As we learned in the last post, China says that the United States' accusations of Internet censorship are baseless. Perhaps, China just needs a little lesson in what censorship actually is. We've put together a handy little guide so that government regulators of all nations, but mostly China, know when they've crossed that dirty little line over to censorship.
- If you block access to Facebook, Twitter, and YouTube during political riots - that's censorship.
- If you repeatedly block search engines until they comply with your ever-changing regulations - that's censorship.
- If said regulations involve content restrictions - that's censorship.
- If you hire "Internet police" who erase comments - that's censorship.
- If you jail cyber-dissidents - that's censorship.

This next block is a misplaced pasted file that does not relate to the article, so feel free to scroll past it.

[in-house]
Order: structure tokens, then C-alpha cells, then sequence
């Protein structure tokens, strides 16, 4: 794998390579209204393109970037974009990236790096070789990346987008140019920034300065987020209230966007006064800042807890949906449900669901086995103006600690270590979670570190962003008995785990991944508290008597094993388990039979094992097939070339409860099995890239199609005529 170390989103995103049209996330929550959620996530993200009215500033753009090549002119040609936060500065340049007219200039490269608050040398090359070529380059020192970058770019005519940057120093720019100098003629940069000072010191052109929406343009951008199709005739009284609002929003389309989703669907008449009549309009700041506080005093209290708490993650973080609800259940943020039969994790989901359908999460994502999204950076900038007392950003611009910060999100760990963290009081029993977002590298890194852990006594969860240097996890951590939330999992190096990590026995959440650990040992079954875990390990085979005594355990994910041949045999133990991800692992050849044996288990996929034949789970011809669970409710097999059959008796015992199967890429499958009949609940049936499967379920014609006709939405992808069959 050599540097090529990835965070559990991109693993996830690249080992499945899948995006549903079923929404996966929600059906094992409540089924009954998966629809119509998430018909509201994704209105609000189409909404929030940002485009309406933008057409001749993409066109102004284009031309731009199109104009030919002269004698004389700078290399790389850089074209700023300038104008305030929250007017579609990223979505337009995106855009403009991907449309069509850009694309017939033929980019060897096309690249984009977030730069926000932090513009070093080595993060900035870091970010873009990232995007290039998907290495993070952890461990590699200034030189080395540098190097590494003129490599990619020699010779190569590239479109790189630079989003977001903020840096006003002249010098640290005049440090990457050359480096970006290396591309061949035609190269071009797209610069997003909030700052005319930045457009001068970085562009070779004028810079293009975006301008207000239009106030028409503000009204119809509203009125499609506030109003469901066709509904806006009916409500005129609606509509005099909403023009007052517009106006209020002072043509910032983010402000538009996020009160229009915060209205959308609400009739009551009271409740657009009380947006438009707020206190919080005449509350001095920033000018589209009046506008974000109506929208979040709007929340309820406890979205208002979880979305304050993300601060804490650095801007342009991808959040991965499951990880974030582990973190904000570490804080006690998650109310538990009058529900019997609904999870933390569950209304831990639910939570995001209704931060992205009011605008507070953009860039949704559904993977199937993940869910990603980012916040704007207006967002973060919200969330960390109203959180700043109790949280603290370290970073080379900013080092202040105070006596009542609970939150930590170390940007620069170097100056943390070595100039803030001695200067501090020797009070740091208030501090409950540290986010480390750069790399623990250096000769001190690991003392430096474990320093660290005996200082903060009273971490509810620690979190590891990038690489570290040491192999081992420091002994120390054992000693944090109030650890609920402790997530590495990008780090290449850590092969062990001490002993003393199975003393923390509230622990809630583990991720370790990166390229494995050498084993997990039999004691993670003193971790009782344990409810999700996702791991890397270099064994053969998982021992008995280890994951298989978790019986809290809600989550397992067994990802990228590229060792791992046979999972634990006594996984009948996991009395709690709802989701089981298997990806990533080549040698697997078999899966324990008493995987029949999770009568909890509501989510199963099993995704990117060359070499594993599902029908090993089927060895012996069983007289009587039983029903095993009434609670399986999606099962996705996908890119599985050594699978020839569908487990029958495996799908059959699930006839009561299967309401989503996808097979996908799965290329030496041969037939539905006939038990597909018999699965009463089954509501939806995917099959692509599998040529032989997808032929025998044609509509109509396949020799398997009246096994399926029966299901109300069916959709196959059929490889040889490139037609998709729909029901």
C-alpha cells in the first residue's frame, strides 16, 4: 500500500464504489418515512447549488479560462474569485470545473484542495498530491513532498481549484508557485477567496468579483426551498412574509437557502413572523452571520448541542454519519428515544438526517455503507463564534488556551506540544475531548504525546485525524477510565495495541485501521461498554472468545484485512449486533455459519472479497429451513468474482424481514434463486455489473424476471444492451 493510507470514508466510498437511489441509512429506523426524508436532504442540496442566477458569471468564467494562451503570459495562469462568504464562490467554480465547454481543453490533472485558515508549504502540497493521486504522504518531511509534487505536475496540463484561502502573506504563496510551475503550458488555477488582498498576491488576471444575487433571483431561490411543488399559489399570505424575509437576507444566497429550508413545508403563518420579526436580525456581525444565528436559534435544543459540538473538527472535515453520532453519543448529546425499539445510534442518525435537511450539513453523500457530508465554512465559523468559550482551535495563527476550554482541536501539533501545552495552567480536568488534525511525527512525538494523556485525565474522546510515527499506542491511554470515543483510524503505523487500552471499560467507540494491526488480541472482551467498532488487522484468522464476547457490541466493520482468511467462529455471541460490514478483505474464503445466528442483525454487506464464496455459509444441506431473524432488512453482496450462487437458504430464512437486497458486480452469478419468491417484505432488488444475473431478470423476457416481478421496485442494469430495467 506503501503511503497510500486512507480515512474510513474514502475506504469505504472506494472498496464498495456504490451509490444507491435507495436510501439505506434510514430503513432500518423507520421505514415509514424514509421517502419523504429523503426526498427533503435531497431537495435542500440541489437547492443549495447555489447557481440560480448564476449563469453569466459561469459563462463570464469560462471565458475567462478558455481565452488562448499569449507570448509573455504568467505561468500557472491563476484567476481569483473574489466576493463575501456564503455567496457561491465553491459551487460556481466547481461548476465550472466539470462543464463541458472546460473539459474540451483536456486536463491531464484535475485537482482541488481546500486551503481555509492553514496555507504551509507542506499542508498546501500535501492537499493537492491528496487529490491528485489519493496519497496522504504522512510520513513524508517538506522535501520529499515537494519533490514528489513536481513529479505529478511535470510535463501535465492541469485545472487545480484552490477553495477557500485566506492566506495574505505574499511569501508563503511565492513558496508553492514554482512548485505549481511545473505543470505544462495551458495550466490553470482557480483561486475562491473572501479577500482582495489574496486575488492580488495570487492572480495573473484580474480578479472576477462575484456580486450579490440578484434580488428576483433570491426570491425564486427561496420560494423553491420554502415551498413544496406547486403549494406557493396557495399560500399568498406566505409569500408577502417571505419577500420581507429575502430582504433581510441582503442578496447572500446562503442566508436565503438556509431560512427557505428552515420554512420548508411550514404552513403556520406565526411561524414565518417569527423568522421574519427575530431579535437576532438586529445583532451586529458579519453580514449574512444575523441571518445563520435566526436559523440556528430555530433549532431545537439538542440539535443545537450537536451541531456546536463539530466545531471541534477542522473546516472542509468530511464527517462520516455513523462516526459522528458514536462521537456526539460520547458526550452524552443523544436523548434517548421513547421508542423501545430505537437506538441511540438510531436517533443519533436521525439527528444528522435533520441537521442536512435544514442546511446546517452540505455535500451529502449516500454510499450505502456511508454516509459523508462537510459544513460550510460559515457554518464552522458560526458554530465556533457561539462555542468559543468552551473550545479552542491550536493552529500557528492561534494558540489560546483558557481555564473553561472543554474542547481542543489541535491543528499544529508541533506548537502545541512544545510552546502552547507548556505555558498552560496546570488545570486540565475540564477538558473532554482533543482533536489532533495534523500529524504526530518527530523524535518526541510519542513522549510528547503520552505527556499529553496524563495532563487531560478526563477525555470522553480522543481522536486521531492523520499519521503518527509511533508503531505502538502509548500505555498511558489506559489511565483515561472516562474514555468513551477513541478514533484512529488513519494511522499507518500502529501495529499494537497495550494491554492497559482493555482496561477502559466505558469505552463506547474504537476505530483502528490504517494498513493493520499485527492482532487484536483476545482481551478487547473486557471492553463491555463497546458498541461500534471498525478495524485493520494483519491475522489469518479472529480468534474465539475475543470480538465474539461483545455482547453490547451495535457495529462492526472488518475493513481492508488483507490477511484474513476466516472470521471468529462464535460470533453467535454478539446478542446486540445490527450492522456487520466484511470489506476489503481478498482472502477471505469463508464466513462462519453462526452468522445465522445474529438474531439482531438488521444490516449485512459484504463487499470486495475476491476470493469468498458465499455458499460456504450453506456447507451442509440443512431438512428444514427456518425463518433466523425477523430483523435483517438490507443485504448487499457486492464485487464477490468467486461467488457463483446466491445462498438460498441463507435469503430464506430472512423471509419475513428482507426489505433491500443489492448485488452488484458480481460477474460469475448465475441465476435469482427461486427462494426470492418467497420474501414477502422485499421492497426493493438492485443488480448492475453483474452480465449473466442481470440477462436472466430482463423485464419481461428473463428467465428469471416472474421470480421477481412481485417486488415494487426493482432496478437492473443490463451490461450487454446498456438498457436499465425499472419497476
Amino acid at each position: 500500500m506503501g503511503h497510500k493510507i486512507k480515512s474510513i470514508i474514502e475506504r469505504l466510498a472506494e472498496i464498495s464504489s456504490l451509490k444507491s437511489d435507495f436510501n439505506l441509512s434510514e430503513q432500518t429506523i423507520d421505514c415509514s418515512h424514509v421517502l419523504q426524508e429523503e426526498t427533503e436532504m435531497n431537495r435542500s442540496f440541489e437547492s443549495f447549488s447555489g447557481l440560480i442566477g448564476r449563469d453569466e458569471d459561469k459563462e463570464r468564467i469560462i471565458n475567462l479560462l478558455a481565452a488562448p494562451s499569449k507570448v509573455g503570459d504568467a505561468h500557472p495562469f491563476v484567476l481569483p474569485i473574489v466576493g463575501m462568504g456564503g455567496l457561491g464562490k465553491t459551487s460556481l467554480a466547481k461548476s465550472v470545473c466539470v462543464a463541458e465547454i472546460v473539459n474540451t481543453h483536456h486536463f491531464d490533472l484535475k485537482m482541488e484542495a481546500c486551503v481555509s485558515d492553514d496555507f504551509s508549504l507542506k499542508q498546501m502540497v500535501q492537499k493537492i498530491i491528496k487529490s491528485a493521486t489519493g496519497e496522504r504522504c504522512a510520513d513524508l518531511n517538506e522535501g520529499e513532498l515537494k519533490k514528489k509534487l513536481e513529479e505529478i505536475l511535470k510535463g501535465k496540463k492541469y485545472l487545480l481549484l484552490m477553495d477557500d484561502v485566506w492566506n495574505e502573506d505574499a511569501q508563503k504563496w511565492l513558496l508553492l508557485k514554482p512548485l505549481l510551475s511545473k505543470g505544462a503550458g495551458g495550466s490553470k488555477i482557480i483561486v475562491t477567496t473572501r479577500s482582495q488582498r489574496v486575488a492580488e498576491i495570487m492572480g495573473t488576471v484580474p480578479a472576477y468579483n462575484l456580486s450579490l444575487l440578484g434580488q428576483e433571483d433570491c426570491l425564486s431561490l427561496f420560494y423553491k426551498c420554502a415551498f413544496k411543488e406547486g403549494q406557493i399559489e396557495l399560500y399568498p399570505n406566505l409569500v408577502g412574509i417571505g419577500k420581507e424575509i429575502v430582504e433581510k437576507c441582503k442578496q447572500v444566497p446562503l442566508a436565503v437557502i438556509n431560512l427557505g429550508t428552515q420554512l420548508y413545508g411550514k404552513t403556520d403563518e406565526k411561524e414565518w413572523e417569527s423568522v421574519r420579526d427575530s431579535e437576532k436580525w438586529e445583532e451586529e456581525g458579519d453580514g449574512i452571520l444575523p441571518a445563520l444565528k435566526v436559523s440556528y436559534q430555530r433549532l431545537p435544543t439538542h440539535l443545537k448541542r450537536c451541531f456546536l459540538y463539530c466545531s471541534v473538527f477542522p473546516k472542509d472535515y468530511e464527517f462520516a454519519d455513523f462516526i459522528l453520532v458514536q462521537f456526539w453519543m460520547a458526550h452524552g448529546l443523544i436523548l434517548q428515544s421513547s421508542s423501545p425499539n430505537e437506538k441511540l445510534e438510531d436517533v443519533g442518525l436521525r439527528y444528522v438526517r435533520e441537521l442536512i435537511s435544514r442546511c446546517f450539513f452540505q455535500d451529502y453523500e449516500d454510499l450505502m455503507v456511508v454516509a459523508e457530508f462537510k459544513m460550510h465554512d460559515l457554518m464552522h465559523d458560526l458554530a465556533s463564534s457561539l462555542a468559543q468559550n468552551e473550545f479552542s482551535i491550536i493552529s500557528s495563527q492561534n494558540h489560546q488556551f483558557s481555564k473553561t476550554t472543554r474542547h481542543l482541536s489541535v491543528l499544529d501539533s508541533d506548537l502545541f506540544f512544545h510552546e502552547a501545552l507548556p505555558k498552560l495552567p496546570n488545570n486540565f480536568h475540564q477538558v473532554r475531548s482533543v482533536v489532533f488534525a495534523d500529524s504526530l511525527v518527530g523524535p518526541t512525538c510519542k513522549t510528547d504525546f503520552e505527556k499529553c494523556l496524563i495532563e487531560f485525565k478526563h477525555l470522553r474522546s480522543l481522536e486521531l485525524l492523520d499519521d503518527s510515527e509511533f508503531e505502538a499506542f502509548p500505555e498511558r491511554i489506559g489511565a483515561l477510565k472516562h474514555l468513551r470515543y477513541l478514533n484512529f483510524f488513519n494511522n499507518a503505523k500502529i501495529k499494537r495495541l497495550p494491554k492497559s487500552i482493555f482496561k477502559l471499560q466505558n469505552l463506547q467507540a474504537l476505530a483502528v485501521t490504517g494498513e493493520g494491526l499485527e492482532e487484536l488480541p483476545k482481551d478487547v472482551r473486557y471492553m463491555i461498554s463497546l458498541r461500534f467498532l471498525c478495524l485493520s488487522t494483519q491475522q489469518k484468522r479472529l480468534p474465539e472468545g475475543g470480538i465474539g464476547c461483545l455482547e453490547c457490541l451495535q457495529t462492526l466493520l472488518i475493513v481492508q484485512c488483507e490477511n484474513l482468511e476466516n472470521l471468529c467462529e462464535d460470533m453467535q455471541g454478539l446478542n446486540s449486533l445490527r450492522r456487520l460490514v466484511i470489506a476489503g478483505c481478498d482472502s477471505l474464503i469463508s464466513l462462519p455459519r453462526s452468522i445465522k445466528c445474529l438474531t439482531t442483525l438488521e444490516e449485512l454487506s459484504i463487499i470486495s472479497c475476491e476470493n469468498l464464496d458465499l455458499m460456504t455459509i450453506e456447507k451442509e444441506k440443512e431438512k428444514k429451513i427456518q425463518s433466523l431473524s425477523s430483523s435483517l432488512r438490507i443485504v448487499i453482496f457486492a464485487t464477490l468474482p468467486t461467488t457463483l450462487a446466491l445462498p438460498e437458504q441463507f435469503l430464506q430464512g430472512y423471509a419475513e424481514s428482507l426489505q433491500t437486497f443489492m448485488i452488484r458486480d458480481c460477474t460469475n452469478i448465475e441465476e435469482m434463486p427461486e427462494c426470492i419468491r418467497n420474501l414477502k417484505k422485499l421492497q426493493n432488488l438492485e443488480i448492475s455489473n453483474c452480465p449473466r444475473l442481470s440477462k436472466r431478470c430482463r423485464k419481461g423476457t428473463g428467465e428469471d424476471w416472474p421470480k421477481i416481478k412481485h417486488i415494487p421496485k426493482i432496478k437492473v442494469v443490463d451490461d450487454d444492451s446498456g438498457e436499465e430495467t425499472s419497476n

- If you require computers sold in your country to be shipped with software that prevents youth's minds from being poisoned by the Internet - that's censorship.
- If you require portals to be down for "maintenance" on the anniversary of pro-democracy protests in your country - that's censorship.
- If you block sites related to the Dalai Lama - that's censorship.
- If you punish people who post photos and talk about collapsed schools - that's censorship.
- If you block sites hosted by the Taiwan government or sites related to the Taiwanese independence movement - that's censorship.
Got any other tips for China on the subject of censorship? Have at it in the comments below. Just don't expect them to be available for viewing by Chinese citizens.